Toutai Kefu hopes Super Rugby Pacific fundraiser will keep Tonga relief effort going
Toutai Kefu has welcomed the extra layer of funding and awareness the Super Rugby Pacific season will provide to ensure Tonga’s plight isn’t forgotten.
January’s volcanic eruption sent a tsunami crashing onto Tonga’s coastline, causing widespread damage which only got worse when the falling ash settled.
Almost 90 per cent of Tonga’s 86,000 residents are said to be affected and now in need of assistance, according to the Red Cross.
Former Wallaby-turned Tongan coach Kefu’s phone has been running hot ever since a charity game ahead of the Reds’ season-opener at Suncorp Stadium next Saturday was announced.
Donations will be sought for UNICEF, who have already delivered a shipment of water sanitation and hygiene materials, along with recreation packs for children.
Chris Latham, James Horwill, Sean Hardman, Stephen Moore, Nathan Sharpe, Ben Mowen, Berrick Barnes, Lachie Turner, Drew Mitchell and Sam Cordingley are among the names set to play for the Vintage Reds.
Kefu will coach a Tongan team with a general Pacific flavour, with Radike Samo, Digby Iaone, Andrew Walker, George Smith, Jacob Raulini, Taniela Tupou’s brother Criff locked in while league converts Wendell Sailor and Lote Tuqiri are both likely to pull on the boots.
Rugby Australia, New Zealand Rugby and Super Rugby Pacific broadcasters Sky, Stan Sport and Nine will also donate $500 per try across the first 10 rounds of the competition to the Red Cross Pacific Tsunami Appeal.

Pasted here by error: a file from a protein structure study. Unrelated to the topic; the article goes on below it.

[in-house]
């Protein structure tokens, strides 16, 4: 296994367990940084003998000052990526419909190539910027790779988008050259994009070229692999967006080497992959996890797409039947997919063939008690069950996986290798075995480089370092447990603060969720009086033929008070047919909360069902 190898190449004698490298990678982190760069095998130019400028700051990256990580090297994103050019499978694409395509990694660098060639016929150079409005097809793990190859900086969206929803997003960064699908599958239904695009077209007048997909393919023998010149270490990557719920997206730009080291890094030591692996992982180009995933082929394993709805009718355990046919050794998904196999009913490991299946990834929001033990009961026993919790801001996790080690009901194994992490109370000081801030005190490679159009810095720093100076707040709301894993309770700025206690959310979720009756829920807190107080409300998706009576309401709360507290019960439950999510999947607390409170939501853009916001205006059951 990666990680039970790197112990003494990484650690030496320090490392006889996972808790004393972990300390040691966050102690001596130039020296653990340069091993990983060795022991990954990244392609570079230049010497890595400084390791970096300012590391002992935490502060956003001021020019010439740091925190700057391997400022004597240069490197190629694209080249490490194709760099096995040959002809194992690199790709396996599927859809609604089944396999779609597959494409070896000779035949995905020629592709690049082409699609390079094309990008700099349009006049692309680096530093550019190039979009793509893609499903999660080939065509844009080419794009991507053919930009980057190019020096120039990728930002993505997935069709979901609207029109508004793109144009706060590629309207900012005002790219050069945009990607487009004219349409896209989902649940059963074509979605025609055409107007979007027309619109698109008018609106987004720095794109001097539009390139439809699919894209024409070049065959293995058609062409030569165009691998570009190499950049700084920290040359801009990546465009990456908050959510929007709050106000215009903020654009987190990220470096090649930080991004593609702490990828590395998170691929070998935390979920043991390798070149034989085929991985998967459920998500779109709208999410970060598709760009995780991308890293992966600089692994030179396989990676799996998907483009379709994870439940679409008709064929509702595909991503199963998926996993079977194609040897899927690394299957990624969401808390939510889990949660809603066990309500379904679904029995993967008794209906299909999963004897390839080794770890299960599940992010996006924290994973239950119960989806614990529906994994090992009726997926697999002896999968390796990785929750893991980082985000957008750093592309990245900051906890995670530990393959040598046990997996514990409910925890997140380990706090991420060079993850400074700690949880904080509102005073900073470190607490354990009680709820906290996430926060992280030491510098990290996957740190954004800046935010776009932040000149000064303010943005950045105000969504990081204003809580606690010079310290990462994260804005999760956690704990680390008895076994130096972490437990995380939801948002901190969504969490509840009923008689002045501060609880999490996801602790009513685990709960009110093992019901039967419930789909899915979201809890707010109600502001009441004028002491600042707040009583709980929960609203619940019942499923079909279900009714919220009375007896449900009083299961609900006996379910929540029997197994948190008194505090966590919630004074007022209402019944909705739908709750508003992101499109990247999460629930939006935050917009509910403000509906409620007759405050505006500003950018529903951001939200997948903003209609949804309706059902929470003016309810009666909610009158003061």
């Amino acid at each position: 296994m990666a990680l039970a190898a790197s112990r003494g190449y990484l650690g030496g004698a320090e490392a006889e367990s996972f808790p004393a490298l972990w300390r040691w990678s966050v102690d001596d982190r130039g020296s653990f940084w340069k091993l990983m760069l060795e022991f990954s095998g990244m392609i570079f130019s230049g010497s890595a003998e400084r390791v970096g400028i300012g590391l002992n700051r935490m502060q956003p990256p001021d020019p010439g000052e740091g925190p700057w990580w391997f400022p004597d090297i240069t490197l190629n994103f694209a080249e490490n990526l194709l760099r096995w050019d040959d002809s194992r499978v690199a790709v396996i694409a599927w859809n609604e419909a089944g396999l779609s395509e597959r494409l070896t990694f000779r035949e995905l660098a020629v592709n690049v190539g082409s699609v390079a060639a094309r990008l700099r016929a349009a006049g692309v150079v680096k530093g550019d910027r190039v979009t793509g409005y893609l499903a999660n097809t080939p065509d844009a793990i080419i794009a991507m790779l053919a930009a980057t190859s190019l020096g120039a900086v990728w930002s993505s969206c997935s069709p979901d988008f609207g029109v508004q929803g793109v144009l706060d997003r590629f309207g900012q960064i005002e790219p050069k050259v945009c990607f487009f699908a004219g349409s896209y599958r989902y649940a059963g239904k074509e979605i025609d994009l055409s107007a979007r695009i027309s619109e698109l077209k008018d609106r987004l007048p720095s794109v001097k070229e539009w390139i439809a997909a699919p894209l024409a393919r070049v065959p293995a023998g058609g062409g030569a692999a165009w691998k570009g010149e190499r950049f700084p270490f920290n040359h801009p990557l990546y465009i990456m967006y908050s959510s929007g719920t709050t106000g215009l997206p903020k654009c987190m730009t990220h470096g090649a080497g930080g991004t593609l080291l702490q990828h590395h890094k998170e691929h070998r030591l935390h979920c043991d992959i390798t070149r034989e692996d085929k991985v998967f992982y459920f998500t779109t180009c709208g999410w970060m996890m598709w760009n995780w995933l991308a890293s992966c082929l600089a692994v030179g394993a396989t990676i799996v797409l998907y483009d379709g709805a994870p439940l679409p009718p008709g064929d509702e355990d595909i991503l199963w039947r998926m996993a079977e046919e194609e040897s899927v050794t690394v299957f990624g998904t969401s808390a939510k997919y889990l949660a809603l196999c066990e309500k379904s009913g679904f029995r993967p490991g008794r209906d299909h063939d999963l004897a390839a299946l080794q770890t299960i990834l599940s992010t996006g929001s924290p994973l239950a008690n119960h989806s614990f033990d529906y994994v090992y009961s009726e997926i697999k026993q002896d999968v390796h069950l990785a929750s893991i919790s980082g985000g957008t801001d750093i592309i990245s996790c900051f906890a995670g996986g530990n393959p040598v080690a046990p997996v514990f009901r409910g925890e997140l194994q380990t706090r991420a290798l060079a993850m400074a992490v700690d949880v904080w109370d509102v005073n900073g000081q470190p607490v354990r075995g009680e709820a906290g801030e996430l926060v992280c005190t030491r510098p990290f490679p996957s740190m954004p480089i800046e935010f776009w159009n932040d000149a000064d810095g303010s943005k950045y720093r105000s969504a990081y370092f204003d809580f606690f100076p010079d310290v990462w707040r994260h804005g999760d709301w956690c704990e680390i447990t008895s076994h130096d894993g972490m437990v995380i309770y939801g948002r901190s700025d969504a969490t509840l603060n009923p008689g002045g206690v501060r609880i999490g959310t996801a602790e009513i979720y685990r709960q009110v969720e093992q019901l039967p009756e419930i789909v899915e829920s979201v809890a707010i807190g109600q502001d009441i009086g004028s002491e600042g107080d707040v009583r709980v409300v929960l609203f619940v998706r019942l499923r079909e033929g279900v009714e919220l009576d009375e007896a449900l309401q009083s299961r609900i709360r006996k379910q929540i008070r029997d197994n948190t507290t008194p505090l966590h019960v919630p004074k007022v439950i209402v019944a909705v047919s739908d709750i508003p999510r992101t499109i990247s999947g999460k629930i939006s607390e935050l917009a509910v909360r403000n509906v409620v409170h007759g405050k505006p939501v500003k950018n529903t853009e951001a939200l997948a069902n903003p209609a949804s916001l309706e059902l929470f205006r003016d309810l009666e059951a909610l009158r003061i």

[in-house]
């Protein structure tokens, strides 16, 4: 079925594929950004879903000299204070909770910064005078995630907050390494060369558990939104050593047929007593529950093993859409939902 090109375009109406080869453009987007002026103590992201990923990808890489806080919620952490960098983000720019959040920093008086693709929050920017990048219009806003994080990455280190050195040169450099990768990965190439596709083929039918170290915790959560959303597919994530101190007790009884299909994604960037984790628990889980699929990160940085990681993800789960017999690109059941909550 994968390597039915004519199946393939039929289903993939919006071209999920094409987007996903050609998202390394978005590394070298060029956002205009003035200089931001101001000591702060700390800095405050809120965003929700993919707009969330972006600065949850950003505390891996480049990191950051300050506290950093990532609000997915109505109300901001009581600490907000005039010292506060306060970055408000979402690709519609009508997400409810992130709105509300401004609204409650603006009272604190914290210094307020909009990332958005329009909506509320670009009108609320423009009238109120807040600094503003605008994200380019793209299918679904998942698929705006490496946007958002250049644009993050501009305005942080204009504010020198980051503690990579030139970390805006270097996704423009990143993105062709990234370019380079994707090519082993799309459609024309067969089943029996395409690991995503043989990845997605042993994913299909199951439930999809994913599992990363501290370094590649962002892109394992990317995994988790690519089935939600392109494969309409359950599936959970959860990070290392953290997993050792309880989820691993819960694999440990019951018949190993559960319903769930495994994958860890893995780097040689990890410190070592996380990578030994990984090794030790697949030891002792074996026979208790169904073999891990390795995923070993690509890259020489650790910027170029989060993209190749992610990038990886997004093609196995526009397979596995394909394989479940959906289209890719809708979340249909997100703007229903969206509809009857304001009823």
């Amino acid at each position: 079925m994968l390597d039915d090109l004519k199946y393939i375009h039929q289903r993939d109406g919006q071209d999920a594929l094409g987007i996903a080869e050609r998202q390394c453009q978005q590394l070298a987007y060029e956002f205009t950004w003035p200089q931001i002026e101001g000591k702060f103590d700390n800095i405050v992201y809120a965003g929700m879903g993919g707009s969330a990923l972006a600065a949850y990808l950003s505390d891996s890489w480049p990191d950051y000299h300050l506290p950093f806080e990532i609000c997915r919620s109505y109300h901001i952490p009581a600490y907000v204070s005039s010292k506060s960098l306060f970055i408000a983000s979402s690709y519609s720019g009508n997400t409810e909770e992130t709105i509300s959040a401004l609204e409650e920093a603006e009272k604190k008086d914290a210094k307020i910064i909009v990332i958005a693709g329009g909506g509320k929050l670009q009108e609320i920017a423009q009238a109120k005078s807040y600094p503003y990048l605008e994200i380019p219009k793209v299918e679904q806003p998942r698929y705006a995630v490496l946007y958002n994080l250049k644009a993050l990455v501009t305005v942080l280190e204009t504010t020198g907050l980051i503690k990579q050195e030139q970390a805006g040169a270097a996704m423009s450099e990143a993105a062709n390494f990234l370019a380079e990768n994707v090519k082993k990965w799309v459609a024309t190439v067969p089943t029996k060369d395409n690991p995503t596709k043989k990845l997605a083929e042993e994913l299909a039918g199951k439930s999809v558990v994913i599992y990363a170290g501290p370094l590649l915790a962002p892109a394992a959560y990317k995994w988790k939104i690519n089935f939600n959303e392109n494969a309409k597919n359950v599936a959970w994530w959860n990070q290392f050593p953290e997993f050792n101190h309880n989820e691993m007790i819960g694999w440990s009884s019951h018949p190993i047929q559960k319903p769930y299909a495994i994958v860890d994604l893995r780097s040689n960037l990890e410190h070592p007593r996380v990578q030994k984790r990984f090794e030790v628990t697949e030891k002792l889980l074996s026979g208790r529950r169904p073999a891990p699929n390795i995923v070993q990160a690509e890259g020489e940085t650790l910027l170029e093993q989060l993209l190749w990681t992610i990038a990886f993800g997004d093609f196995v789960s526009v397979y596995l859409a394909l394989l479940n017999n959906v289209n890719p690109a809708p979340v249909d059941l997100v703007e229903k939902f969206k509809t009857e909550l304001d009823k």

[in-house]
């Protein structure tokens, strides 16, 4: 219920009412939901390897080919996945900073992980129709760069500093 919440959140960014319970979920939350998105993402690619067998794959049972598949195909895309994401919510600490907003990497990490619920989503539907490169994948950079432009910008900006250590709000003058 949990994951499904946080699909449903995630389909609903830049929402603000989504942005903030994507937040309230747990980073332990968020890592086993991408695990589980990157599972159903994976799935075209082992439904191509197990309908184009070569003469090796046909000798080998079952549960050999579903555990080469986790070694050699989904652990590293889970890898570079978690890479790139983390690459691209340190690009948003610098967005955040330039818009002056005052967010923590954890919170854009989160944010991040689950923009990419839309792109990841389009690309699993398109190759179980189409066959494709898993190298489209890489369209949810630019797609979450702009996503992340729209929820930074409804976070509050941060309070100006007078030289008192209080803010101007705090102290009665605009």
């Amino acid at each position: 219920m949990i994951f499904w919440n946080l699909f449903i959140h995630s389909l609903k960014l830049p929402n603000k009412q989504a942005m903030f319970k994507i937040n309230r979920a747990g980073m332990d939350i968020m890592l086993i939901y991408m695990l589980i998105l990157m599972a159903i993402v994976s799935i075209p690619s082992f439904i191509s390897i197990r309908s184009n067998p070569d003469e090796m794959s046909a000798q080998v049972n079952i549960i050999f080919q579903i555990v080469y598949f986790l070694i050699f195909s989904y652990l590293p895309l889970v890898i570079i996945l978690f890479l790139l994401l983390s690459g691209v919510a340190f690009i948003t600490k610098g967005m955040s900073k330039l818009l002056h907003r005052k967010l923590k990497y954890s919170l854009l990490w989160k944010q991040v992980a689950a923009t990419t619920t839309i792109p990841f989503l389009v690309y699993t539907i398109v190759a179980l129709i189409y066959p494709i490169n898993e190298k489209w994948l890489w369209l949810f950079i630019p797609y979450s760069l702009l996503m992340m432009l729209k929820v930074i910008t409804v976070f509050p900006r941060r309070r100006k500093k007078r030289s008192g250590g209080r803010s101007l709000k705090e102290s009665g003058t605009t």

“When it first happened there was a lot of news and media around it,” Kefu said.
“It’s probably gone a little bit quiet now but the devastation’s still there; rebuilding is going to take months, years.
“So what it does is raise awareness for the whole season, keep people thinking about what happened to Tonga five, six months down the track.”
Kefu said the addition of Moana Pacifika and Fijian Drua to this year’s Super tournament had also given the region a rightful place at the rugby table.
He said eligibility rules allowing players to return to the likes of Tonga and Fiji after playing for another country amplified that overdue focus.
“We donate a lot of players to other countries, so to have actual teams representing Polynesia is fantastic,” he said.
“Even the latest rule change around eligibility has also been a game-changer for us; our team changes overnight … it instantly makes us competitive.”
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